First, I absolutely do believe it's possible for two people to be right for each other while the timing and maturity levels are all wrong! Some people need the chance to grow up or just have some freedom to become who they truly are before they're ready to settle down.

Second, I flop back and forth on whether Anne was unwise or not. Because of course I so want Anne and Wentworth to be happy together! (But then, we wouldn't have this beautiful story, would we? ;) Yet, just going by chapter four alone, there was so much that may not have happened if they had gotten together the first time. Anne wouldn't have had as much chance to come to understand herself and form her own opinions, and Wentworth perhaps would not have advanced as far as he did in the navy. Of course, that's only speculation, but I can imagine that (as he was described as "headstrong") he may not have been as committed to his job if he knew he had a lovely wife to distract him. Does that make sense?

Third, I think it's good to get advice from people we trust. But their opinions are just that,  their opinions. They aren't actually in our particular situation which makes it much easier to be objective, but also they can't truly understand exactly what we're going through either. So ask their opinions, yes, but take them with a grain of salt.

(Also! What a fabulous question, Amber! I am loving how much you're making me really think about this story. :)


  1. Kara! I love that you put together some blog posts to join in the Persuasion read-along chat! (And it's so cool to show the different covers for the book! Great idea. :))

    You have some awesome thoughts on this, your favorite of Jane Austen's books. :) This line: Some people need the chance to grow up or just have some freedom to become who they truly are before they're ready to settle down. Yes!! And maybe that's just what Anne and Captain Wentworth needed. Regarding Wentworth, as you said, He may not have been as committed to his job if he knew he had a lovely wife to distract him. I totally get that, and I think it could very well have been the case. A new spouse is certainly distracting, from what I understand (in a good way!). It would be especially hard to stay focused while just starting an enterprise/career, likely even more so than if you were well-established, as Wentworth now is eight years later.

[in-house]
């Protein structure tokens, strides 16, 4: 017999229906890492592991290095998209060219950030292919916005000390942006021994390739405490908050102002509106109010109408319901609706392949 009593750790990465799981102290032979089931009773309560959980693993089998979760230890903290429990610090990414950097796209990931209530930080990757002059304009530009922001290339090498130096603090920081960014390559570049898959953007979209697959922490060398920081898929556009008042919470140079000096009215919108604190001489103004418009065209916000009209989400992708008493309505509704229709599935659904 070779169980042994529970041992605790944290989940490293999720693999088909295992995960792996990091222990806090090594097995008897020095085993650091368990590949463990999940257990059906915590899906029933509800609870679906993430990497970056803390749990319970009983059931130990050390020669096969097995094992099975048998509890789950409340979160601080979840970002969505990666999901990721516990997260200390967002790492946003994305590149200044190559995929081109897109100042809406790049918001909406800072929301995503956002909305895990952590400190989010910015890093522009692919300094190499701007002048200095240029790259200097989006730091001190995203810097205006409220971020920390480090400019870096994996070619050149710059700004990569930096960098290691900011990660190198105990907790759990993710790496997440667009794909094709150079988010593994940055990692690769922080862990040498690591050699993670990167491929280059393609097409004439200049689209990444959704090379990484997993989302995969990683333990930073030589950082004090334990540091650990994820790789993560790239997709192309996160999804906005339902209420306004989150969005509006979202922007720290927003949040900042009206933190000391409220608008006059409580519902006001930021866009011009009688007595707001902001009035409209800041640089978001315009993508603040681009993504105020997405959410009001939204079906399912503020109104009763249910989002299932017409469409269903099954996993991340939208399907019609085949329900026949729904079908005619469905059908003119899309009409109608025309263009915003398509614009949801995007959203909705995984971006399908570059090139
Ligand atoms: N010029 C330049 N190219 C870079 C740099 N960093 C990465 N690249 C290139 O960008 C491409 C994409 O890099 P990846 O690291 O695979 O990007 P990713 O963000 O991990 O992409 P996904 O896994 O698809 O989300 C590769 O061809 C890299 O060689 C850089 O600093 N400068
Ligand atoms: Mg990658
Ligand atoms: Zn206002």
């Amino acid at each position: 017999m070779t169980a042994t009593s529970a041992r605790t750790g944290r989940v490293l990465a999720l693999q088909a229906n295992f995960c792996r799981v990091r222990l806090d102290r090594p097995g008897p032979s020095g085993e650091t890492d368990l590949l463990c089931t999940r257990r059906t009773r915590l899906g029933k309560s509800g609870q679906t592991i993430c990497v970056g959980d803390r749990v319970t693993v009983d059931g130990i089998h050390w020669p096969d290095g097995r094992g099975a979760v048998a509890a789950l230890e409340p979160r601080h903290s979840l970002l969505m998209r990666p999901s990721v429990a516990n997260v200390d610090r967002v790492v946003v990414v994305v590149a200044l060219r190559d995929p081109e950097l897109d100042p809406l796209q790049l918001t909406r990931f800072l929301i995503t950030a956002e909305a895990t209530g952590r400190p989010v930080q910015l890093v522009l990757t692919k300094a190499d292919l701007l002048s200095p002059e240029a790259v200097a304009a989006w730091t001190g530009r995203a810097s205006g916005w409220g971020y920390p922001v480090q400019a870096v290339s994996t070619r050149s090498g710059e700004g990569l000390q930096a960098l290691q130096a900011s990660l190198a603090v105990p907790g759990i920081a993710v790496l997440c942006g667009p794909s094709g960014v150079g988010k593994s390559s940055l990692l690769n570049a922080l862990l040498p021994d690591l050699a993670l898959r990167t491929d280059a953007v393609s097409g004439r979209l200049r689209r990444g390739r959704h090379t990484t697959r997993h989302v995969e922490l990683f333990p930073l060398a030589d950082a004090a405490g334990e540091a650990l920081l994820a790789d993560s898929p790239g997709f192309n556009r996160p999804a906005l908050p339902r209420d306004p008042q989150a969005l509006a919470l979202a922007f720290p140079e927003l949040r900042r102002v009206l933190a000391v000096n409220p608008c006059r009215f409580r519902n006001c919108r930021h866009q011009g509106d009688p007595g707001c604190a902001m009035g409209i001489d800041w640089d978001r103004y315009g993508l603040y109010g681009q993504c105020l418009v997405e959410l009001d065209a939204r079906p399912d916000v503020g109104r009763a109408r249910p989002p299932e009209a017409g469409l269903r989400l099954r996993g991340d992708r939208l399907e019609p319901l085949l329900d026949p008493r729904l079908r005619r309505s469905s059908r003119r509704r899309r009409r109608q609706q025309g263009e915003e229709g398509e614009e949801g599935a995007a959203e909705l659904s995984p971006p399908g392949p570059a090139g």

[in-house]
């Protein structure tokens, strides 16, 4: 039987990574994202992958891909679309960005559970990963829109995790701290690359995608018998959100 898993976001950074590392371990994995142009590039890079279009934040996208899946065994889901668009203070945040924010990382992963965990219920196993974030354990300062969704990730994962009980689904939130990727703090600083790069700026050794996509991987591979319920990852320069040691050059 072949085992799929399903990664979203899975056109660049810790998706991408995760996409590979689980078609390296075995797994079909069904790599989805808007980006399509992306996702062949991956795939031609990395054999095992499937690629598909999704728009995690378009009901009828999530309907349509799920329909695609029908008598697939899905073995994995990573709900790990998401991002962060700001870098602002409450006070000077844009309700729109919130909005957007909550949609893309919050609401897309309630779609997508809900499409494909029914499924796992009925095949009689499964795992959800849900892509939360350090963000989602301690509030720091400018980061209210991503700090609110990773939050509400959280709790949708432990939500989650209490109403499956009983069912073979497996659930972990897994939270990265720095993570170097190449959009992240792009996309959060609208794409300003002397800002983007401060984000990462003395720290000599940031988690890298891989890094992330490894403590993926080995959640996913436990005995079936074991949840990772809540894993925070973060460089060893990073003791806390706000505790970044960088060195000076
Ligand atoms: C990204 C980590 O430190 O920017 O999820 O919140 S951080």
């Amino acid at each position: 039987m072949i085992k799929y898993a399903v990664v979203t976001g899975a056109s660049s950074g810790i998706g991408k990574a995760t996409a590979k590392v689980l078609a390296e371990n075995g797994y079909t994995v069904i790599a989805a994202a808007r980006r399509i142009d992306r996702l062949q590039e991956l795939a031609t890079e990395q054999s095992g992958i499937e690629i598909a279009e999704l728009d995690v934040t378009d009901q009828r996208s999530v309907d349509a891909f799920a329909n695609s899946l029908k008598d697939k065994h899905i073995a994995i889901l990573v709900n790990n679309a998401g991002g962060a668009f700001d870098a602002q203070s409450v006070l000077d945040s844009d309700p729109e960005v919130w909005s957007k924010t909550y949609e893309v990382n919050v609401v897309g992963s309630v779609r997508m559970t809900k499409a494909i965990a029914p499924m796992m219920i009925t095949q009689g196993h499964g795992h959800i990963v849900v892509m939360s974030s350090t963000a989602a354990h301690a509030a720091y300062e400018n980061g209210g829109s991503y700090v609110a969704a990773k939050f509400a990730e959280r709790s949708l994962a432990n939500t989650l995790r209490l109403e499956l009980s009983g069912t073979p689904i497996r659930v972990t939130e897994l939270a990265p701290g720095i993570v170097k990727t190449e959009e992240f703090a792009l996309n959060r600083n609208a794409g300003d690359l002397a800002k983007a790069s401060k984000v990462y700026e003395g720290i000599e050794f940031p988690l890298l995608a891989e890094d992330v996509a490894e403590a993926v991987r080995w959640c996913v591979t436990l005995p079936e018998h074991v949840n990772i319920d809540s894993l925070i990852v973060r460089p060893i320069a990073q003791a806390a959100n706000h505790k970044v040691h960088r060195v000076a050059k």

As for Anne, you make the observation that the time apart gave her the opportunity to grow in her own convictions and the knowledge of who she is and what she wants. :)

    And that's a great point, about how the story begins with Anne's family and shows us just how left out she is. Definitely makes the reader feel sorry for her!

    Thanks so much for participating in the read-along and sharing your insights on this story!


    1. Thanks! I figured I'd better do my own posts because I was afraid I'd get really lengthy for your comment section. Turns out I was right! :D Also, I got the idea for the different covers from Hamlette. She did the same thing for a Little Women read-along she hosted and I just happened to remember that when I was creating this post...

      Yes! You understood exactly what I was trying to say. If they'd married earlier, then I do think it would make a difference on how focused Wentworth would have been able to be. He'd probably have felt much more divided between work and home life than he will now. :)

      Sorry for the late responses, but thank you for commenting! I'm loving these discussions so much.

  2. Oh, and yes, I'd love to have met a young Frederick Wentworth, too! ;)


  3. Even though I don't have time to join another read-along at present, I'm really looking forward to your posts, Kara! Kind of vicariously reading it through you. Since I just read this back in January and February, it's pretty fresh in my mind, so that helps :-)

    I love what you pointed out about how Anne had been made to think things at nineteen -- such an important little detail, and I've totally missed it before. Good observation!